The High Ground, an up-and-coming rock band hailing from Orlando, Florida, is one of the latest ReverbNation groups to be signed to Manic Kat Records via one of our opportunities.
With influences from multiples genre styles, The High Ground is a great example of hard work, perseverance, and the love for music coming to fruition. We were able to speak to them about their journey thus far, including their accomplishments, early obstacles as a band, and much more. Check out the interview below.
Since songwriting is such an intensely personal thing for many of us, it can be hard to reach outside of ourselves to get a true perspective on our music. The kicker is that not knowing your strengths as a songwriter leaves you at a huge disadvantage when it comes to knowing which parts of your process to lean into the most. The better you can account for your strengths as a music-maker, the better music you’ll end up making. Here are four tips for accurately identifying what you’re best at in songwriting:
Audiences always hear the finished songs that show up on an artist’s albums, EPs, or singles. However, they don’t normally get a chance to listen to the demos that preceded them. Demos are an integral part of constructing and solidifying musical ideas. Yet, it’s inevitable that some songs never exit the demo stage for artists. A demo might never grow into a full-fledged song because it’s not strong enough, or because an artist feels they don’t have the energy or tools to move it along. If you’ve got loads of demos floating around your hard drive, here are three tips for what to do with them:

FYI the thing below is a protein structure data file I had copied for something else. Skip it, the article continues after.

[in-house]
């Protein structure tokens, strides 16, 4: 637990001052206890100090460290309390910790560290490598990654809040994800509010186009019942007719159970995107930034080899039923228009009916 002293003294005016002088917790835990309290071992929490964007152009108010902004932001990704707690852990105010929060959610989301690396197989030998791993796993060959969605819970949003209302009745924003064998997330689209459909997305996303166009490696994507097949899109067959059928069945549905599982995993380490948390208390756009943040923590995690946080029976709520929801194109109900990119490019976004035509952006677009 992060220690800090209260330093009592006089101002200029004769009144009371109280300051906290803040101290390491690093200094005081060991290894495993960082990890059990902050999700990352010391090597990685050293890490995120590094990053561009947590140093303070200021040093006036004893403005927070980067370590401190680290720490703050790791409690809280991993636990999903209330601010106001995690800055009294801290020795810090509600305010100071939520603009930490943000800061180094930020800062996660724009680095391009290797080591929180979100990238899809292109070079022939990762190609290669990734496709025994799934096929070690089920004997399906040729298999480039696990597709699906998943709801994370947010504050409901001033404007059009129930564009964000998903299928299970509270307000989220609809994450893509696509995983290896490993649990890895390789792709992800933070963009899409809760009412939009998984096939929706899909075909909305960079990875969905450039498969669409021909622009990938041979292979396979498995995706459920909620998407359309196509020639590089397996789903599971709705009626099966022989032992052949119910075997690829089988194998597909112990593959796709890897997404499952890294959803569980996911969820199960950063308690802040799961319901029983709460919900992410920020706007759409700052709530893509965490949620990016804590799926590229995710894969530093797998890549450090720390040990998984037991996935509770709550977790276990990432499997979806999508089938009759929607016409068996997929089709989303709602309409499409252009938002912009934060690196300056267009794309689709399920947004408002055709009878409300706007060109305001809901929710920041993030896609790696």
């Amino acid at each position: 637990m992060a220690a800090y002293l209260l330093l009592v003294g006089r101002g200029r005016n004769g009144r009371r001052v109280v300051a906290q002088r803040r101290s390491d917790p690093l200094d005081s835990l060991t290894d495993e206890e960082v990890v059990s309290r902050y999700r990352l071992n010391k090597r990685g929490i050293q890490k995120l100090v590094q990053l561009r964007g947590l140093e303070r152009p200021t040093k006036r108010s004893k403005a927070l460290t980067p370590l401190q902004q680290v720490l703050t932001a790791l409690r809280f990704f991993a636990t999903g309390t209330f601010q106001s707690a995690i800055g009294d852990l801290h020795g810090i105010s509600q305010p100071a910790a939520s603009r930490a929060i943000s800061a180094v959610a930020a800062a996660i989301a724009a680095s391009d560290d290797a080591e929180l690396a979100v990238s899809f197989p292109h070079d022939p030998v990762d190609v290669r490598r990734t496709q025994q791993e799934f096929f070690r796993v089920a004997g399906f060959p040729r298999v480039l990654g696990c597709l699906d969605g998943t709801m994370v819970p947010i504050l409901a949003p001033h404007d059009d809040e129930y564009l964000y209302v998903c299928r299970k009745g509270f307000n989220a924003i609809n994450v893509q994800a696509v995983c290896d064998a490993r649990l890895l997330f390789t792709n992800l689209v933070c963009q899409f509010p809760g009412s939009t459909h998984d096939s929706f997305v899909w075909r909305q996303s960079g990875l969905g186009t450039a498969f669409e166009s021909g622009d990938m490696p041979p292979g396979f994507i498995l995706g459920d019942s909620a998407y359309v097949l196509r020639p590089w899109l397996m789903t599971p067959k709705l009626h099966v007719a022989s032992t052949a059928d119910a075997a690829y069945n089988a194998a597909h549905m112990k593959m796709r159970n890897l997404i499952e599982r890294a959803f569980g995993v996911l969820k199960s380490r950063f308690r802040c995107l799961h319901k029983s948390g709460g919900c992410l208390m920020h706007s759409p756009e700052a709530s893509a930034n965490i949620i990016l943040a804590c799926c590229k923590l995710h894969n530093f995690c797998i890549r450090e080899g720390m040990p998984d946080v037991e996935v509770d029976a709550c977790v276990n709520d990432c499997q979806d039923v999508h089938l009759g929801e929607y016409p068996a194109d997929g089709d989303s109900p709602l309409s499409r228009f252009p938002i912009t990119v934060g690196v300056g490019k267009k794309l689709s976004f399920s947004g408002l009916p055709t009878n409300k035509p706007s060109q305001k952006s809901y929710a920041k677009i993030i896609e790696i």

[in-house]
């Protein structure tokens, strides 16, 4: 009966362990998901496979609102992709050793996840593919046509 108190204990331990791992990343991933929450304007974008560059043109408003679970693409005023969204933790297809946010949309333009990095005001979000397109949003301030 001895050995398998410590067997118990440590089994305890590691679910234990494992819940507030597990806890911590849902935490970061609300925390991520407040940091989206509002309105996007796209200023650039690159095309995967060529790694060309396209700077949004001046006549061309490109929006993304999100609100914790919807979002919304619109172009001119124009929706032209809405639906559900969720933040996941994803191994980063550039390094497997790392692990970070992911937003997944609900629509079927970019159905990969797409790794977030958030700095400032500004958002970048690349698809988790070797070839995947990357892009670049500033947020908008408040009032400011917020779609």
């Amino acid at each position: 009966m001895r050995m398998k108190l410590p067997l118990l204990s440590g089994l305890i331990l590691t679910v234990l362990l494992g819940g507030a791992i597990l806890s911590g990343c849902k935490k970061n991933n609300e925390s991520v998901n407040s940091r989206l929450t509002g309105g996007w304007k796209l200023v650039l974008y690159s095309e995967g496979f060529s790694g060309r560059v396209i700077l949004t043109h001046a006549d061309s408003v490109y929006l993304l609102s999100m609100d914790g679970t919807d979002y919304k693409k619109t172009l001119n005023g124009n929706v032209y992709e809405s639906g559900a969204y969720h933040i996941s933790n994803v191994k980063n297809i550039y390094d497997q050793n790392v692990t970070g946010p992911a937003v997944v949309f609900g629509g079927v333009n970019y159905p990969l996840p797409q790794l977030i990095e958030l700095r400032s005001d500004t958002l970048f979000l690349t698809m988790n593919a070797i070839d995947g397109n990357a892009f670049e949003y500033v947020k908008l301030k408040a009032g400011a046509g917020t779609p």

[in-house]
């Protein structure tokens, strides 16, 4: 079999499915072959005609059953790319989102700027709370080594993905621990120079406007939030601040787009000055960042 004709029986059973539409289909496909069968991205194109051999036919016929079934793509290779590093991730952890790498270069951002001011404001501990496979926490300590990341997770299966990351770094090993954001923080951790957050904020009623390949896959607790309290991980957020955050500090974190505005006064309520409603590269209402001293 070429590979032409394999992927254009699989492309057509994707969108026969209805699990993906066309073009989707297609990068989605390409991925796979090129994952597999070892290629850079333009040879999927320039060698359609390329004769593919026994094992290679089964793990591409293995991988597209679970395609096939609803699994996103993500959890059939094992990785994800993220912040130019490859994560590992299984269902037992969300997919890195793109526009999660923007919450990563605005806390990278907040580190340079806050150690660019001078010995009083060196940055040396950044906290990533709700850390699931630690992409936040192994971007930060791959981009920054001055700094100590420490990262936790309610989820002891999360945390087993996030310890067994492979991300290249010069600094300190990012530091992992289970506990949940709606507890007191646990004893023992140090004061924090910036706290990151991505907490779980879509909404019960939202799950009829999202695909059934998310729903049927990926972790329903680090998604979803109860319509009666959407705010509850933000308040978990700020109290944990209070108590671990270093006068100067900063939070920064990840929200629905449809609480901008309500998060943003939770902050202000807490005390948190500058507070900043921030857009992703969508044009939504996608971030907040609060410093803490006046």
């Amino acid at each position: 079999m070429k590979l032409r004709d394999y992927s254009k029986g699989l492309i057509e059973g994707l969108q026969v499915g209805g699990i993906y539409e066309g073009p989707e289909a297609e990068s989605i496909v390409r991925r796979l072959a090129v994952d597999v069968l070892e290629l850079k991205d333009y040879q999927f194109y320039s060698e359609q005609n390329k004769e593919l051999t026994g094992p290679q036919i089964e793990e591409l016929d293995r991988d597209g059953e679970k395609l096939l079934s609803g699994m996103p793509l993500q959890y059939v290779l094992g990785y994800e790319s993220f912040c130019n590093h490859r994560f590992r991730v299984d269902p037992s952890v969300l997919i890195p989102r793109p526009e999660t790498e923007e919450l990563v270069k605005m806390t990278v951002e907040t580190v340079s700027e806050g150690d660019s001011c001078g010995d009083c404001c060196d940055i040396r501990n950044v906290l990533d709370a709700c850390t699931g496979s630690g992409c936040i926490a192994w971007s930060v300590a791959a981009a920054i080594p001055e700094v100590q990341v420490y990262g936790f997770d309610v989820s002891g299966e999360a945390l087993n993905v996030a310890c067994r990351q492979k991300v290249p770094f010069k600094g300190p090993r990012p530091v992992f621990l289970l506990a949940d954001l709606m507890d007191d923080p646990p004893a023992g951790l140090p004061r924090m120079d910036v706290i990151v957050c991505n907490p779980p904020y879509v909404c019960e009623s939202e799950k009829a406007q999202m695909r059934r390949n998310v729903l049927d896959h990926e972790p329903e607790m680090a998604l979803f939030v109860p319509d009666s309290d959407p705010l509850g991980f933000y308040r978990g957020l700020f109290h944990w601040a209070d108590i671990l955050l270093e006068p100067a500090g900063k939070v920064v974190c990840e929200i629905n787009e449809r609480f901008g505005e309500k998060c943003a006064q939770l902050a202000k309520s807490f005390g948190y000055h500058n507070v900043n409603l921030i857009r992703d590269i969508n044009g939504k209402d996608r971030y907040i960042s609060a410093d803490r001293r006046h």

There are many great ideas for social media content, but some are more effective in driving engagement to your page. We live at a time where social media is no longer about getting the most likes or views, but it is about creating an ongoing conversation with your fans. So here are five content ideas to help you to reach out to more fans:
As songwriters, we all have unique assets that we bring to the process of creating music. While the quality of your voice or your knack for writing hooks might come to mind first, the way you funnel emotional intuition and passion into your music shouldn’t be ignored. Feelings are some of the best music-creation tools a songwriter has. Learn to embrace and apply them to your music. In doing so, you’ll have a powerful way to connect with audiences by making your work relatable and human. But by ignoring your feelings or trying to artificially change them to make your music more palatable, you’ll make your life as a songwriter much harder than it has to be.
All musicians get bored with the process of creating and performing every now and again. However, if you’re suffering from chronic musical disinterest, it’s something you should worry about. We can’t always rely on our emotions to inspire us as musicians. If it’s been months or years since you’ve felt moved during your music-making process, it’s time for a change. By “change,” I don’t mean subtle tweaks in your musical routine, but a massive, top-to-bottom overhaul. When it’s clear the regular way of doing things isn’t doing it for you anymore, it’s time to blow up your music-making process and start over.
Especially if you’re committed to running your own PR campaign, it can feel like a constant struggle to not only make the connections and build the relationships needed to truly get in front of the right writers, playlist makers, podcast hosts, etc. But what if I told you there’s an incredibly valuable, not so often sought out tactic that most artists in the music industry miss? Well, there is, and it’s called guest blogging.